Roger A. Bell, astronomy professor

Roger Alistair Bell, a University of Maryland professor of astronomy who specialized in the discovery of physical properties and compositions of stars, died July 1 of complications from Alzheimer's disease at the Dove House in Westminster. The Ashton resident was 76.

Dr. Bell was born in Surrey, England. He earned a bachelor's degree in science from the University of Melbourne in Australia in 1957 and a doctorate from Australian National University in 1961.

Dr. Bell and his wife, Sylvia, came to the United States in 1963. They were married three years earlier and attended an astronomy conference in Holland as part of their honeymoon. There, Dr. Bell met Gart Westerhout, the first director of the University of Maryland's astronomy program, who invited Dr. Bell to join the College Park program.

Dr. Bell began his career at Maryland in 1963, first as an assistant professor, becoming an associate professor inl 1969. He was named a full professor in 1976 and served until his retirement in 1998, when he became a professor emeritus.

Dr. Bell wrote or collaborated on more than 200 scientific papers and received more than $2 million in grant funding from such organizations as the National Aeronautics and Space Administration and the National Science Foundation.

"He played a major role in elevating the astronomy program in the department of physics into a separate, full-fledged department of astronomy, and served as director of the program just before this transition, leading the transition," said Stuart Vogel, professor and chair of the University of Maryland's department of astronomy.

While working as a spectroscopist at the Mount Stromlo Observatory in Australia, Dr. Bell worked with Alexander Rogers to study various types of stars, including some hundreds of times bigger than the sun. He also studied cepheids, stars with fluctuating luminosity. He probed the temperatures of stars as well as their sizes, chemical compositions and radiation emissions.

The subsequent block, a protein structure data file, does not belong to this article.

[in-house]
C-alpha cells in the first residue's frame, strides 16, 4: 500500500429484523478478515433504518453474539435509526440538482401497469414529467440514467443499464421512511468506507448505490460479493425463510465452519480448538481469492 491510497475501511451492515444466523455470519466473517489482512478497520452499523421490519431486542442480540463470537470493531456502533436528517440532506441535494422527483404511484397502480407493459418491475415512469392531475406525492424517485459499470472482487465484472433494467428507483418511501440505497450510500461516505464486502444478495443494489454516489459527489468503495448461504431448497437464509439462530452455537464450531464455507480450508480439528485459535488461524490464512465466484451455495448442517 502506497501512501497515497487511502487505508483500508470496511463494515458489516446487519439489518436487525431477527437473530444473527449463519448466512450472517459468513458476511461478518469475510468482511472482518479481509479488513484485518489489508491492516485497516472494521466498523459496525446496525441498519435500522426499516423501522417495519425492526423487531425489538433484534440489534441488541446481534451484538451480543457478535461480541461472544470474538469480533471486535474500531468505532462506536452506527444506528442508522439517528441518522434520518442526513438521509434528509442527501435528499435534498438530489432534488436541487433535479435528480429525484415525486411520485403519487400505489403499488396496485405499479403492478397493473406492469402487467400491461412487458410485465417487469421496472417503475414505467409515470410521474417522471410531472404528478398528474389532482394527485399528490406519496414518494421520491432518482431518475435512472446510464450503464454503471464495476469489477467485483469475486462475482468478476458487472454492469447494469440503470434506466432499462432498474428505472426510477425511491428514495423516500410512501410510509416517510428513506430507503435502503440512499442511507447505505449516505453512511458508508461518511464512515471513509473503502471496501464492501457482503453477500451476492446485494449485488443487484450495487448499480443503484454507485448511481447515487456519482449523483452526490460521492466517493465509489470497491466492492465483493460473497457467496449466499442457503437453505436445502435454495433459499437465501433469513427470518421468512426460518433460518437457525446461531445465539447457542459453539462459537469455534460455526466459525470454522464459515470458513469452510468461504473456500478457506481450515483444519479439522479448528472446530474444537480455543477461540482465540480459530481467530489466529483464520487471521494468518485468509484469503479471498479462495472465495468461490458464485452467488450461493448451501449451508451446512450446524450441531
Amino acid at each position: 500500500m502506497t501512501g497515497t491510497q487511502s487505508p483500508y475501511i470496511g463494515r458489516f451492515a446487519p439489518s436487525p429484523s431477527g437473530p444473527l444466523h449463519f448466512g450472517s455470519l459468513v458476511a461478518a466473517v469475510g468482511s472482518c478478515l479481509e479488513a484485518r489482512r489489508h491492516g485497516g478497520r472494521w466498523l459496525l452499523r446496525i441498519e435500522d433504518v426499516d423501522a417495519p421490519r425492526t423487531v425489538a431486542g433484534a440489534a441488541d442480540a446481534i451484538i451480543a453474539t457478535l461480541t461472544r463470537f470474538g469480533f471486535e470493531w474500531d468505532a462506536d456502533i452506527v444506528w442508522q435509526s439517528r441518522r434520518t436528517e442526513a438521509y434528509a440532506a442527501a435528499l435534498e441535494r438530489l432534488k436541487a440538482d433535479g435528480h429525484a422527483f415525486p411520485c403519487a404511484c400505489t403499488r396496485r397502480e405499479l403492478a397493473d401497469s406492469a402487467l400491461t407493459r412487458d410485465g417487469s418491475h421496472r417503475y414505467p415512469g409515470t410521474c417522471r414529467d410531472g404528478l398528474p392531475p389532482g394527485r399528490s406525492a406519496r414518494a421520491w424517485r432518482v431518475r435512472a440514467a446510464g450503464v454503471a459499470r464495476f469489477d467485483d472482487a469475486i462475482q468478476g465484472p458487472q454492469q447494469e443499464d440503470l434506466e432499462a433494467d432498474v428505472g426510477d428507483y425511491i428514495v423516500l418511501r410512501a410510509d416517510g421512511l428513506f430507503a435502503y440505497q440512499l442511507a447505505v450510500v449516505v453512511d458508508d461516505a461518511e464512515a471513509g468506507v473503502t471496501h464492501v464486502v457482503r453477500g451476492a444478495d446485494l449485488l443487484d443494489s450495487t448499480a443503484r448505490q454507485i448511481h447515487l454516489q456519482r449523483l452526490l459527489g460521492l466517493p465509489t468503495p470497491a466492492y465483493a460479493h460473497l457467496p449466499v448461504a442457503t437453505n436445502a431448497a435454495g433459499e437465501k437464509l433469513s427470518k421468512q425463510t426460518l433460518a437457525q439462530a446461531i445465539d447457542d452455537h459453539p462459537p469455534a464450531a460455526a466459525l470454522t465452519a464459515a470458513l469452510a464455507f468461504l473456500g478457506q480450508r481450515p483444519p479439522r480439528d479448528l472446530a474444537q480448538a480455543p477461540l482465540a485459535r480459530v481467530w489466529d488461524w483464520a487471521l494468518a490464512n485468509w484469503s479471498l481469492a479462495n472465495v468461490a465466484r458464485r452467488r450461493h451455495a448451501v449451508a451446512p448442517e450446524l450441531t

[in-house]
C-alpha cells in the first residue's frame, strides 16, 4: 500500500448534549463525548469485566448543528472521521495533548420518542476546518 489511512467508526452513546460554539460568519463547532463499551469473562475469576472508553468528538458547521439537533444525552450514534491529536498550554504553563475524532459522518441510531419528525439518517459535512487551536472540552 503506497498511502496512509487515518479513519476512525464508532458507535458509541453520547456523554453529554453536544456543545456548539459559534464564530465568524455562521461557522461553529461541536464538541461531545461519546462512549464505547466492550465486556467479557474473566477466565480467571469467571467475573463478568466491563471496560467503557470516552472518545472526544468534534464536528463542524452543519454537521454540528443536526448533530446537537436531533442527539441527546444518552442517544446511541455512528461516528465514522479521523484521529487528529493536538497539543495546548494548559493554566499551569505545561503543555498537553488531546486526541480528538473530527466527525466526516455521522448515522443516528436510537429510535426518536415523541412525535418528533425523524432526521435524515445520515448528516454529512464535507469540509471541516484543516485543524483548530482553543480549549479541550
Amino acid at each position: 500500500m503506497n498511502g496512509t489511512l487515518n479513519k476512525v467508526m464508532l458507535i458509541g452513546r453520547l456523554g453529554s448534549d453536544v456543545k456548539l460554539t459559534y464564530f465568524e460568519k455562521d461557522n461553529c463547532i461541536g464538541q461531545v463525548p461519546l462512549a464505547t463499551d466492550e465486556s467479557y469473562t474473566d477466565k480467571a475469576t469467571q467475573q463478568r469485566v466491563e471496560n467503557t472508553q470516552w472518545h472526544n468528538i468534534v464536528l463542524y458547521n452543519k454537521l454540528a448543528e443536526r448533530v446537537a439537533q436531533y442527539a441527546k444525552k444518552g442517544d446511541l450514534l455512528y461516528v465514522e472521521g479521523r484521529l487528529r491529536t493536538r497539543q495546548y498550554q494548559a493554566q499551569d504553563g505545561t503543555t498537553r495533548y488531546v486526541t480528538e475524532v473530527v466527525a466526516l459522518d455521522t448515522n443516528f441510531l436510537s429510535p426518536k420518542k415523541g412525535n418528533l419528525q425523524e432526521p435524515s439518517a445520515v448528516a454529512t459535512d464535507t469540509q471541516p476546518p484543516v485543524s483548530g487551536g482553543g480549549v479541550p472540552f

"Some 40 years ago, Roger was one of the first astronomers to recognize the importance of curious chemical signatures among our galaxy's oldest star clusters," said Michael M. Briley, professor and chair of the department of physics and astronomy at Appalachian State University.

"His work in this area has led to a better understanding of how galaxies form, how lower-mass stars evolve and how some of the elements we see around us today came to be."

James Hesser, director of the Dominion Astrophysical Observatory at Canada's National Research Council, said that as a pioneer, Dr. Bell "solved many problems in a very original way. But at the same time, he was a really very enjoyable person to work with. He liked what he did very, very much. He worked hard at it, he was anxious to share his knowledge and work with others who were interested in understanding these aspects of the universe."

Dr. Bell's father was an engineer who was involved in the development of the Spitfire fighter aircraft. "Roger was always proud of that," Sylvia Bell said.

She added: "He was interested in photography, which came from his job. One of his photographs of stellar spectra was used in textbooks for a number of years. One of his main hobbies was woodworking. He used to like to make furniture and toys for the grandchildren."

A memorial service will be held in the West Chapel of the University of Maryland, College Park at 3 p.m. Aug. 19.

In addition to his wife, Dr. Bell is survived by sons Alistair Bell of Ashton and Andrew Bell of Laurel; his brother, Trevor Bell of Melbourne; and four grandchildren.

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